The only time your solicitor gets paid is where the case is won and compensation is paid to you. When that happens, your solicitor will keep a percentage of your settlement amount. This is shown in the CFA as a success fee so you’ll know the percentage payable before you sign it. To stop you from being overcharged, success fees are capped in law.
If you want us to check if your case would be taken on by a No Win No Fee solicitor, please contact us today. You can:
- Call one of our specialists at our advice centre on 0161 696 9685
- Send details of your claim through our enquiry page to let us know why you’d like to proceed.
- Use our free live chat service to receive legal advice from an online advisor.
We are happy to offer our advice and review any case for free. After we’ve listened to what’s happened, we could refer your case to a personal injury solicitor. If they believe your case is strong enough and accept your claim, you’ll benefit from a No Win No Fee service.
As we have almost reached the conclusion of our guide, we will offer more support by linking to some additional resources. Please contact our free legal advice line if you need anything further.
Risk Assessments – Information on how employers should assess risks in the workplace.
Workplace Problems – Advice from Acas on how to deal with employer/employee issues at work.
Concussion Injuries – NHS guidance on what to do in the event of a head injury that causes a concussion.
We also have a bunch of dedicated guides on making an accident at work claim, which you can read below:
- Employers’ responsibility when a worker is injured
- Could I claim after I slipped on a wet floor at work?
- Incorrect PPE causing workplace eye injuries
- Agency worker claims
- Slipped on ice at work claims
- What happens if an employee doesn’t report an accident?
- How long can you claim after an accident at work?
- Do I need a lawyer if I get hurt at work?
- New employee accident at work claim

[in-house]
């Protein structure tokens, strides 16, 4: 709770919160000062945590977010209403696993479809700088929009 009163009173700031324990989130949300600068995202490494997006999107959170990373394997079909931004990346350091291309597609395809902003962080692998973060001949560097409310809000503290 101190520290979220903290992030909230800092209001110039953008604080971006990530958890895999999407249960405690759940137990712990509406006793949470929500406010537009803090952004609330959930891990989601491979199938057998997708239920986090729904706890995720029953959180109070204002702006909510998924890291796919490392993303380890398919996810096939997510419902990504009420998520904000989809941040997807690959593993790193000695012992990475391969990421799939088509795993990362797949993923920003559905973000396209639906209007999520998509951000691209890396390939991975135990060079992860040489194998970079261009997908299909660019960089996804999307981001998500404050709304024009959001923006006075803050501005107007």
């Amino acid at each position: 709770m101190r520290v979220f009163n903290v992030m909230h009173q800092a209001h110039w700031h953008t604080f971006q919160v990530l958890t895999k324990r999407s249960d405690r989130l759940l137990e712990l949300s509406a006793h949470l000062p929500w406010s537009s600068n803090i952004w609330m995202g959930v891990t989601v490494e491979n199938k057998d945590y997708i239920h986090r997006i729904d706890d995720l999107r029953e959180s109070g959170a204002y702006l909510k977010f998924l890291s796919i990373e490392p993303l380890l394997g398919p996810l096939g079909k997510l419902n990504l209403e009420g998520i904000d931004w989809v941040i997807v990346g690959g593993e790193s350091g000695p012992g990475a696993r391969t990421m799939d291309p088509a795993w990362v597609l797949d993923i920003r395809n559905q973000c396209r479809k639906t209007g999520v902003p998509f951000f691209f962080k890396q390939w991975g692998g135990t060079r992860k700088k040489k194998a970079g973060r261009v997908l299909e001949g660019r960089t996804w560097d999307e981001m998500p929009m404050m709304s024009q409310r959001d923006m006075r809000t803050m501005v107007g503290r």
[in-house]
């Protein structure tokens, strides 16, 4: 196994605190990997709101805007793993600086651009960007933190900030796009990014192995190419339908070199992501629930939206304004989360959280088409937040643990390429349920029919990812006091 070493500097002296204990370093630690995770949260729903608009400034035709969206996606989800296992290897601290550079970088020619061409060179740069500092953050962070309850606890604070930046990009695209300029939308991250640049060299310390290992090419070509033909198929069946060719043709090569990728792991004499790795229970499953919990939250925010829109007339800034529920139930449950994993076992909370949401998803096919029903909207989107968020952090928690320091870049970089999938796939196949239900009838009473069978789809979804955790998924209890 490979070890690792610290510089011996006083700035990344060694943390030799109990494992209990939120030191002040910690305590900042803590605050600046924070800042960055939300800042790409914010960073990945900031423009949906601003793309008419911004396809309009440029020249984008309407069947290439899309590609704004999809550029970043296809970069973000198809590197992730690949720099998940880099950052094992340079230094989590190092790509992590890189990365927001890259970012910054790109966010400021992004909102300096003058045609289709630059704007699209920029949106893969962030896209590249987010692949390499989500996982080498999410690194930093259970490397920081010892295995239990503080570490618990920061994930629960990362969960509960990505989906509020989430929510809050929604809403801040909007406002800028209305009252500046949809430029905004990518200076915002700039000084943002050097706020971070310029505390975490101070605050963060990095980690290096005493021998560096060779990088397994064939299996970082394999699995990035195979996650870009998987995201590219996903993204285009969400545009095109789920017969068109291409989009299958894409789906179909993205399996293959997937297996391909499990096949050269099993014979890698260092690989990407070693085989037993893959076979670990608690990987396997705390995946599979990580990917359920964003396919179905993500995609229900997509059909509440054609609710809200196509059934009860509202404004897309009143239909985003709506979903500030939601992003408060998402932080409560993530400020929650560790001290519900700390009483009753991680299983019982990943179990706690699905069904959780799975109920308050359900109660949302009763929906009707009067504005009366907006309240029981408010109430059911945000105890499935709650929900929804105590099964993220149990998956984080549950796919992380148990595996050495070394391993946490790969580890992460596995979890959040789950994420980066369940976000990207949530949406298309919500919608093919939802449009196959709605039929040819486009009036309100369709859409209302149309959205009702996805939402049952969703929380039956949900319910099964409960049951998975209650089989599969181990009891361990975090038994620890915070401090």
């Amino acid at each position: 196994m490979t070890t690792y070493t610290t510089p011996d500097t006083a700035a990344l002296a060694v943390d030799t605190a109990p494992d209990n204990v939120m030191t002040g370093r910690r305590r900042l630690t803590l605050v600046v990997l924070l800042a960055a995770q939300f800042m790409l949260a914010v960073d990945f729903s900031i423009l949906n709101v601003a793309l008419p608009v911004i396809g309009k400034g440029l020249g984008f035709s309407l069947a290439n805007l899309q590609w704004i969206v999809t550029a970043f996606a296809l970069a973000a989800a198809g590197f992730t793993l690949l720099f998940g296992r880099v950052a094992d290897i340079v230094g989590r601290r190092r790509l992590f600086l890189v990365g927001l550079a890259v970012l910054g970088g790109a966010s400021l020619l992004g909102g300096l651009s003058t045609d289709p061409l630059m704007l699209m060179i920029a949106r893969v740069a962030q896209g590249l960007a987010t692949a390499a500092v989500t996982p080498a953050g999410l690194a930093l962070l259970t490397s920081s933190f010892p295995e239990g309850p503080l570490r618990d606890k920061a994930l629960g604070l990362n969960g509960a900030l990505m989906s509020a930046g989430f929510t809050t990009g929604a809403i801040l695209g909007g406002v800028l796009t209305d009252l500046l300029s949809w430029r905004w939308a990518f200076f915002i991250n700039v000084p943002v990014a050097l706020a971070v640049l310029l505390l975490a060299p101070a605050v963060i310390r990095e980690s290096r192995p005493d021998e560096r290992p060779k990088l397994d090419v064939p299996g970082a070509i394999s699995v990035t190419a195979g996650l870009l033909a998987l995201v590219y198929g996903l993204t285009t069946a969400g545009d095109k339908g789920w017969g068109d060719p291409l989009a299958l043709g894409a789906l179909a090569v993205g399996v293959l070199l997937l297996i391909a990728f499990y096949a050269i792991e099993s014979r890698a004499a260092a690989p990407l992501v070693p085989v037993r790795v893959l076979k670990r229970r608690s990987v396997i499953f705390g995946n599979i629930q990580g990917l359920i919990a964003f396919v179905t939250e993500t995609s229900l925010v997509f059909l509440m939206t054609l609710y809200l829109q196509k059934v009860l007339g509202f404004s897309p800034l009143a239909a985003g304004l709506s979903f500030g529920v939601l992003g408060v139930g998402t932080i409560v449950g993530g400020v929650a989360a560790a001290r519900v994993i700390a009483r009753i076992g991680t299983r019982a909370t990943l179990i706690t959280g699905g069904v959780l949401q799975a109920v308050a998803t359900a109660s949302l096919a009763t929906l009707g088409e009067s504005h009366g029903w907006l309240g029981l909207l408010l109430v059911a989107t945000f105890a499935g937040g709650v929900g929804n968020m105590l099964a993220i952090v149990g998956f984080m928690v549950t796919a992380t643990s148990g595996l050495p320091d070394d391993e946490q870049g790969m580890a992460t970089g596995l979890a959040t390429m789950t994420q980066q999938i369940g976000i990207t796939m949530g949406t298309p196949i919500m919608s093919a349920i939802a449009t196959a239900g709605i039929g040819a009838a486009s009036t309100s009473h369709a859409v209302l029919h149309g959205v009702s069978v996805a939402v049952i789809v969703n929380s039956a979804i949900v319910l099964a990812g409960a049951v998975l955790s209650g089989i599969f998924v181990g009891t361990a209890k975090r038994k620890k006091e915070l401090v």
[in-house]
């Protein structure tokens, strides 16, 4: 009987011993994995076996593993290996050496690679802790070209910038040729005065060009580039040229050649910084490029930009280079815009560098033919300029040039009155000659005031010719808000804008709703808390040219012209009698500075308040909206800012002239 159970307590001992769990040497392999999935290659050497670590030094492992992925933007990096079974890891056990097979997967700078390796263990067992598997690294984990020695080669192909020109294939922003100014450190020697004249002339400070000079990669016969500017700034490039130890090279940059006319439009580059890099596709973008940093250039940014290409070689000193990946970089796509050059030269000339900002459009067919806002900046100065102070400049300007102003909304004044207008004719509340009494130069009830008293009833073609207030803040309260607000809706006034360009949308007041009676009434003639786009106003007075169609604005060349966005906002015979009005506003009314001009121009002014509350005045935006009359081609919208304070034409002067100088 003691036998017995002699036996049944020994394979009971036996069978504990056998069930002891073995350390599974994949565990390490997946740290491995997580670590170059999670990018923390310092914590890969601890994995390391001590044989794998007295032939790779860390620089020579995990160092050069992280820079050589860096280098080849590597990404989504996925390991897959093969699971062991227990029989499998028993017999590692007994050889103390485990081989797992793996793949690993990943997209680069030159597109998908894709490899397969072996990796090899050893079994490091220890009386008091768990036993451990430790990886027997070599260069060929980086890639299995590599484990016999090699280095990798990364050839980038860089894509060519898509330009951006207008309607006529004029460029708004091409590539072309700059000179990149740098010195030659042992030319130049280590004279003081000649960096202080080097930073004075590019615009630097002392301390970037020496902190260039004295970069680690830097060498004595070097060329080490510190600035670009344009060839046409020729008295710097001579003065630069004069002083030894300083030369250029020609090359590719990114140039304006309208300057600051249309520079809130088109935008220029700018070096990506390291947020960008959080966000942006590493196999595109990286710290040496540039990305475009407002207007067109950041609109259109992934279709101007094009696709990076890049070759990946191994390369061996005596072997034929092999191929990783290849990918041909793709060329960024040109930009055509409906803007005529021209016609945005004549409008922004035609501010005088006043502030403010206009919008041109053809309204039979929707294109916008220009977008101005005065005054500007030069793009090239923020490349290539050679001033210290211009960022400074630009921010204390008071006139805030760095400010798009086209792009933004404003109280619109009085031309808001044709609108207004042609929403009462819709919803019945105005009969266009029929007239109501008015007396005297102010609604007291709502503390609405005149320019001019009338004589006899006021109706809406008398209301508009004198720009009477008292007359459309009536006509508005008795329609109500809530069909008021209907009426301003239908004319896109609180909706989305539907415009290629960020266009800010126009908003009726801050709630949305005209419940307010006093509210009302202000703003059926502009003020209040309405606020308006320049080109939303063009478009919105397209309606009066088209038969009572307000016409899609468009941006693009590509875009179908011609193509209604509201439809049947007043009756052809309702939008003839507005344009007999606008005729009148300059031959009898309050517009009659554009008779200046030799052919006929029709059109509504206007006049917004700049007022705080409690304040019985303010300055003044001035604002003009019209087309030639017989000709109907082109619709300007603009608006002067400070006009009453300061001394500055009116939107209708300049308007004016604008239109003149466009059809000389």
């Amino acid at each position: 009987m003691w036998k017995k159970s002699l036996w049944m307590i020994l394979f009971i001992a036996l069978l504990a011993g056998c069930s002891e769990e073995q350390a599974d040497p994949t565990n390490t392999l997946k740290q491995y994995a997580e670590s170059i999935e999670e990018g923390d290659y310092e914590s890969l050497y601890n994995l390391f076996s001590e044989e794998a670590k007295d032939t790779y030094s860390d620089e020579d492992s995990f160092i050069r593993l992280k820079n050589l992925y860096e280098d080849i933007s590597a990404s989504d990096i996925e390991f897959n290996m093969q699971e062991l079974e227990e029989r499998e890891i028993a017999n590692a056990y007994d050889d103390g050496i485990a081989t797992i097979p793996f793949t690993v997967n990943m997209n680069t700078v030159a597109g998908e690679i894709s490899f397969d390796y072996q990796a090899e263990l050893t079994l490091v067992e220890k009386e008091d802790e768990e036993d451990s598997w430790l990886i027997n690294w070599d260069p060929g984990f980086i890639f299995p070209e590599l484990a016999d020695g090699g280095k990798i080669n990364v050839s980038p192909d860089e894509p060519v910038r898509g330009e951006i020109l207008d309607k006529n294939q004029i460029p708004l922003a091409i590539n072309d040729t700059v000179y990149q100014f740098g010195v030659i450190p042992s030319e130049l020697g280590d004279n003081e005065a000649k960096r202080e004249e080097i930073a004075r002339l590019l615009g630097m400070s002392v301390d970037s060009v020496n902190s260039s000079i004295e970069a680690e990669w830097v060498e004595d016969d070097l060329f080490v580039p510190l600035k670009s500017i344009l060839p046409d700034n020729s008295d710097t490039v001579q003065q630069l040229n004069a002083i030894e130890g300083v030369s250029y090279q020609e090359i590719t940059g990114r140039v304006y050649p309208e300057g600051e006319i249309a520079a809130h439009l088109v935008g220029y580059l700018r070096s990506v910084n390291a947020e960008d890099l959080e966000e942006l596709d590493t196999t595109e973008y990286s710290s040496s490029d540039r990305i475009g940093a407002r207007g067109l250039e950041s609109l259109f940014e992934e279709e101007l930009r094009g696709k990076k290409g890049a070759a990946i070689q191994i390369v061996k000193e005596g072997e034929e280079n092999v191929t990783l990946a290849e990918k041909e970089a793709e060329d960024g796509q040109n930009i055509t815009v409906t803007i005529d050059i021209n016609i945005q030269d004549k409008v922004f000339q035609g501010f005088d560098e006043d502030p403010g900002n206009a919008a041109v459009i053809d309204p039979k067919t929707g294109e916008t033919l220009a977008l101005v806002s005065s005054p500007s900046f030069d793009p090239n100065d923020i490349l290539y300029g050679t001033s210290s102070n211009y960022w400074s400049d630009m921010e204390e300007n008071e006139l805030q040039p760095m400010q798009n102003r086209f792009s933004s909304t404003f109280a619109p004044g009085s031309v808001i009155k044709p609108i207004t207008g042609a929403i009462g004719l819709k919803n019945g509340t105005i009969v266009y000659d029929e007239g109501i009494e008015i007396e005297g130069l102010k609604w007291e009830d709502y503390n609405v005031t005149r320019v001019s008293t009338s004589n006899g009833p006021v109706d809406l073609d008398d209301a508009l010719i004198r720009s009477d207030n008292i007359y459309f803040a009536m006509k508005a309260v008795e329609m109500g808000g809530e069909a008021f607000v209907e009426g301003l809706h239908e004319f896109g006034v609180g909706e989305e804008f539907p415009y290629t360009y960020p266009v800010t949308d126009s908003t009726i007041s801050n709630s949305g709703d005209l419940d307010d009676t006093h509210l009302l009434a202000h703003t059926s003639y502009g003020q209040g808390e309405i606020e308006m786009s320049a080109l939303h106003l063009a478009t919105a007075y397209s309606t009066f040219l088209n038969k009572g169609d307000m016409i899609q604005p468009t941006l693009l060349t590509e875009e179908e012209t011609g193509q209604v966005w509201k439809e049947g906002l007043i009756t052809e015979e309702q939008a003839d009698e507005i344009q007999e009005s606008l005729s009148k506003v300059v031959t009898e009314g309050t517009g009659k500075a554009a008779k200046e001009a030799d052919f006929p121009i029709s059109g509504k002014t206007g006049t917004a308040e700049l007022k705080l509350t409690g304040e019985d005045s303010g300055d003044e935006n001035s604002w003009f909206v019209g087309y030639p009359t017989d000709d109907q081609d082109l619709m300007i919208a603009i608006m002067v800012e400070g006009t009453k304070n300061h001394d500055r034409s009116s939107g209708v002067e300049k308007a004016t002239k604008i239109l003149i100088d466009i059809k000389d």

- What are my employer’s responsibilities?
- Could I still claim if I didn’t take time off work after an accident?
- Who pays my medical expenses after a work injury?
- Can I claim for falling down the stairs at work?
- How to claim for a work accident?
- What to do if I injured myself at work?
- How long after a workplace injury can you claim?
- Workplace accidents caused by tiredness and fatigue
- Can you be fired for a work-related accident?
- Foot injuries caused by a lack of work safety boots
- Could I claim for a workplace injury if I’m not an employee?
- Tendon injury at work claim
- Accident at work claim with no injury
- Forklift truck accident claim
- Can I make an accident at work claim after I’ve left the company?
- Foot injury at work claim
- Broken finger at work claims
- How to make a warehouse accident claim
- How to claim for a workplace accident
- Make a claim for scaffolding injuries
- Back injury at work claims
- Can I claim compensation if I’m self-employed?
- Can agency workers claim accident at work compensation?
- How do I claim compensation for an assault at work?
- Slip and fall accident at work claims
- How to make a temporary or agency worker claim
- Could I make a workplace claim if I was partially at fault?
- Could I claim for an injury sustained during my probationary period?
- Office workplace accident claim
- How do I claim compensation if I hurt myself at work?
- Can you sue for an injury while still employed?
- How to prove you sustained an injury at work
- Will claiming against my employer create problems?
- Can I be sacked for having an accident at work?
- Manual handling weight limit for workplaces
- Advice on claims if injured working for cash
- Do I need accident at work solicitors near me?
- Proving your ankle injury at work claim
- How to get compensation for a work-related injury
- Workplace injury claim checklist
- How to sue Amazon for an accident at work
- When could you claim for a workplace accident?
- Injuries caused by inadequate training in the workplace
- Accident at work FAQs